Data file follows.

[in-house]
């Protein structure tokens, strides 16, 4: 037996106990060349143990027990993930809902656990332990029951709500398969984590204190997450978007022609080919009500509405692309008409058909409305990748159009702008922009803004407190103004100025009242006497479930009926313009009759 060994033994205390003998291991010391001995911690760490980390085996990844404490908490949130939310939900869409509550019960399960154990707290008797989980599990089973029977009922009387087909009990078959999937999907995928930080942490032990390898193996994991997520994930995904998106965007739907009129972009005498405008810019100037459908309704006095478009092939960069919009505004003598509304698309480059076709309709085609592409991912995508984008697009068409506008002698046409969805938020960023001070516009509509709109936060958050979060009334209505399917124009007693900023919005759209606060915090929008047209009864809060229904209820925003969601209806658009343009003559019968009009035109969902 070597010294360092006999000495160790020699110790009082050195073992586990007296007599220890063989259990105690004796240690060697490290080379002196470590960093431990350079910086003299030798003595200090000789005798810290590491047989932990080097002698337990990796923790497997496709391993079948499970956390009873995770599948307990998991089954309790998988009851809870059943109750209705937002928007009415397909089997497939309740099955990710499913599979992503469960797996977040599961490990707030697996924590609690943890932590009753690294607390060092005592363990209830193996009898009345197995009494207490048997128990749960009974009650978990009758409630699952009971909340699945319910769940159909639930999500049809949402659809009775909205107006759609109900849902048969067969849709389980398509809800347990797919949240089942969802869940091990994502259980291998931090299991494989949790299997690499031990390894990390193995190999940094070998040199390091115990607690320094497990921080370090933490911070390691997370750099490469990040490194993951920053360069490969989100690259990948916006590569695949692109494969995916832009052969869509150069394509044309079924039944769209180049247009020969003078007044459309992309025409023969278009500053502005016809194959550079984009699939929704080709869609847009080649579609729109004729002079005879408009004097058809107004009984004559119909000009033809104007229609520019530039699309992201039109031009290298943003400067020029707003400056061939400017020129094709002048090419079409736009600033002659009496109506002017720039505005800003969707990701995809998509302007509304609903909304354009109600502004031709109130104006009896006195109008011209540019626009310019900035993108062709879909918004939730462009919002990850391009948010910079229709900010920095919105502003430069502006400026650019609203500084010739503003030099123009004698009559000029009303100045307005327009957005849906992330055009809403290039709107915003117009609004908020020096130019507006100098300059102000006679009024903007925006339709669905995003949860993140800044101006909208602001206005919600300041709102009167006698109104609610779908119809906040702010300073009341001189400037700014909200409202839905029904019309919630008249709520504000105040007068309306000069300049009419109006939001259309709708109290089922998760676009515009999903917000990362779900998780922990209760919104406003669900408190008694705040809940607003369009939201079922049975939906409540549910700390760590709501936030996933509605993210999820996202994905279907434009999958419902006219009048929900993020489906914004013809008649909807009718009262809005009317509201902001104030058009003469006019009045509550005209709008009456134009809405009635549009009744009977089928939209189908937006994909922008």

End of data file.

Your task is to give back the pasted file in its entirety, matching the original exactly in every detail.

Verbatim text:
[in-house]
């Protein structure tokens, strides 16, 4: 037996106990060349143990027990993930809902656990332990029951709500398969984590204190997450978007022609080919009500509405692309008409058909409305990748159009702008922009803004407190103004100025009242006497479930009926313009009759 060994033994205390003998291991010391001995911690760490980390085996990844404490908490949130939310939900869409509550019960399960154990707290008797989980599990089973029977009922009387087909009990078959999937999907995928930080942490032990390898193996994991997520994930995904998106965007739907009129972009005498405008810019100037459908309704006095478009092939960069919009505004003598509304698309480059076709309709085609592409991912995508984008697009068409506008002698046409969805938020960023001070516009509509709109936060958050979060009334209505399917124009007693900023919005759209606060915090929008047209009864809060229904209820925003969601209806658009343009003559019968009009035109969902 070597010294360092006999000495160790020699110790009082050195073992586990007296007599220890063989259990105690004796240690060697490290080379002196470590960093431990350079910086003299030798003595200090000789005798810290590491047989932990080097002698337990990796923790497997496709391993079948499970956390009873995770599948307990998991089954309790998988009851809870059943109750209705937002928007009415397909089997497939309740099955990710499913599979992503469960797996977040599961490990707030697996924590609690943890932590009753690294607390060092005592363990209830193996009898009345197995009494207490048997128990749960009974009650978990009758409630699952009971909340699945319910769940159909639930999500049809949402659809009775909205107006759609109900849902048969067969849709389980398509809800347990797919949240089942969802869940091990994502259980291998931090299991494989949790299997690499031990390894990390193995190999940094070998040199390091115990607690320094497990921080370090933490911070390691997370750099490469990040490194993951920053360069490969989100690259990948916006590569695949692109494969995916832009052969869509150069394509044309079924039944769209180049247009020969003078007044459309992309025409023969278009500053502005016809194959550079984009699939929704080709869609847009080649579609729109004729002079005879408009004097058809107004009984004559119909000009033809104007229609520019530039699309992201039109031009290298943003400067020029707003400056061939400017020129094709002048090419079409736009600033002659009496109506002017720039505005800003969707990701995809998509302007509304609903909304354009109600502004031709109130104006009896006195109008011209540019626009310019900035993108062709879909918004939730462009919002990850391009948010910079229709900010920095919105502003430069502006400026650019609203500084010739503003030099123009004698009559000029009303100045307005327009957005849906992330055009809403290039709107915003117009609004908020020096130019507006100098300059102000006679009024903007925006339709669905995003949860993140800044101006909208602001206005919600300041709102009167006698109104609610779908119809906040702010300073009341001189400037700014909200409202839905029904019309919630008249709520504000105040007068309306000069300049009419109006939001259309709708109290089922998760676009515009999903917000990362779900998780922990209760919104406003669900408190008694705040809940607003369009939201079922049975939906409540549910700390760590709501936030996933509605993210999820996202994905279907434009999958419902006219009048929900993020489906914004013809008649909807009718009262809005009317509201902001104030058009003469006019009045509550005209709008009456134009809405009635549009009744009977089928939209189908937006994909922008």